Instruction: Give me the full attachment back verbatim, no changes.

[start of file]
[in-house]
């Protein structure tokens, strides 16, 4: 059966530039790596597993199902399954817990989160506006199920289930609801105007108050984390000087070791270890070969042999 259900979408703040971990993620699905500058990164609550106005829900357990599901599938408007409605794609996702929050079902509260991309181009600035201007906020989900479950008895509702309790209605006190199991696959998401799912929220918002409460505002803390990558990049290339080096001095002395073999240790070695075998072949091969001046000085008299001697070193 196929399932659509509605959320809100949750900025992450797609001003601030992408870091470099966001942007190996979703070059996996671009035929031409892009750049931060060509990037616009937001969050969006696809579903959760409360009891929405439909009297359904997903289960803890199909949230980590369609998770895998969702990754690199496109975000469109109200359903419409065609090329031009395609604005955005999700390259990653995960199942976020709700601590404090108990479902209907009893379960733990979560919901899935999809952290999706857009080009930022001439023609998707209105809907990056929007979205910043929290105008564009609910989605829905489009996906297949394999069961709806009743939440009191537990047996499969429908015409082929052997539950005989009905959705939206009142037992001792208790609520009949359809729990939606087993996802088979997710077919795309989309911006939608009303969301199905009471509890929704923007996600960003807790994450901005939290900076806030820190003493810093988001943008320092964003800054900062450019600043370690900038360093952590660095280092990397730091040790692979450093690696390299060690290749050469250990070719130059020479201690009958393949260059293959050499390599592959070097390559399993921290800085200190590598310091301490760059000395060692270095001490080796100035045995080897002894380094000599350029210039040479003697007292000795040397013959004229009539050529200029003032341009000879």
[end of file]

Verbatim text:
[in-house]
């Protein structure tokens, strides 16, 4: 059966530039790596597993199902399954817990989160506006199920289930609801105007108050984390000087070791270890070969042999 259900979408703040971990993620699905500058990164609550106005829900357990599901599938408007409605794609996702929050079902509260991309181009600035201007906020989900479950008895509702309790209605006190199991696959998401799912929220918002409460505002803390990558990049290339080096001095002395073999240790070695075998072949091969001046000085008299001697070193 196929399932659509509605959320809100949750900025992450797609001003601030992408870091470099966001942007190996979703070059996996671009035929031409892009750049931060060509990037616009937001969050969006696809579903959760409360009891929405439909009297359904997903289960803890199909949230980590369609998770895998969702990754690199496109975000469109109200359903419409065609090329031009395609604005955005999700390259990653995960199942976020709700601590404090108990479902209907009893379960733990979560919901899935999809952290999706857009080009930022001439023609998707209105809907990056929007979205910043929290105008564009609910989605829905489009996906297949394999069961709806009743939440009191537990047996499969429908015409082929052997539950005989009905959705939206009142037992001792208790609520009949359809729990939606087993996802088979997710077919795309989309911006939608009303969301199905009471509890929704923007996600960003807790994450901005939290900076806030820190003493810093988001943008320092964003800054900062450019600043370690900038360093952590660095280092990397730091040790692979450093690696390299060690290749050469250990070719130059020479201690009958393949260059293959050499390599592959070097390559399993921290800085200190590598310091301490760059000395060692270095001490080796100035045995080897002894380094000599350029210039040479003697007292000795040397013959004229009539050529200029003032341009000879």